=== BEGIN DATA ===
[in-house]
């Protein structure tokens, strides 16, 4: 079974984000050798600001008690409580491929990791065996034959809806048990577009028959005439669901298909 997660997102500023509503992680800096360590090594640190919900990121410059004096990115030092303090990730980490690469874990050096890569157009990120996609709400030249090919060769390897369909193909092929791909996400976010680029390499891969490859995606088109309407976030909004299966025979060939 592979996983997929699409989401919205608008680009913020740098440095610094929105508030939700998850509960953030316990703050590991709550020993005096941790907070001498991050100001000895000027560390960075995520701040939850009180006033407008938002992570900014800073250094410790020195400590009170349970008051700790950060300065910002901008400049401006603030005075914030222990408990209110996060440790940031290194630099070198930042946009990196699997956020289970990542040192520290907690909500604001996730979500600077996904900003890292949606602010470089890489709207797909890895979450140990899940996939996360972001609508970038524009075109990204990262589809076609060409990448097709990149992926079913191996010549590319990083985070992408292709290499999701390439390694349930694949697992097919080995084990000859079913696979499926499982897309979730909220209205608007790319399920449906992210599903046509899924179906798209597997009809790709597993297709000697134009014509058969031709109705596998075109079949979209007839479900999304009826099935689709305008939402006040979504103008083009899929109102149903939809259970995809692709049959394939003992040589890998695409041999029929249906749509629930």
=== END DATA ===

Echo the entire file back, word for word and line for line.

[in-house]
């Protein structure tokens, strides 16, 4: 079974984000050798600001008690409580491929990791065996034959809806048990577009028959005439669901298909 997660997102500023509503992680800096360590090594640190919900990121410059004096990115030092303090990730980490690469874990050096890569157009990120996609709400030249090919060769390897369909193909092929791909996400976010680029390499891969490859995606088109309407976030909004299966025979060939 592979996983997929699409989401919205608008680009913020740098440095610094929105508030939700998850509960953030316990703050590991709550020993005096941790907070001498991050100001000895000027560390960075995520701040939850009180006033407008938002992570900014800073250094410790020195400590009170349970008051700790950060300065910002901008400049401006603030005075914030222990408990209110996060440790940031290194630099070198930042946009990196699997956020289970990542040192520290907690909500604001996730979500600077996904900003890292949606602010470089890489709207797909890895979450140990899940996939996360972001609508970038524009075109990204990262589809076609060409990448097709990149992926079913191996010549590319990083985070992408292709290499999701390439390694349930694949697992097919080995084990000859079913696979499926499982897309979730909220209205608007790319399920449906992210599903046509899924179906798209597997009809790709597993297709000697134009014509058969031709109705596998075109079949979209007839479900999304009826099935689709305008939402006040979504103008083009899929109102149903939809259970995809692709049959394939003992040589890998695409041999029929249906749509629930």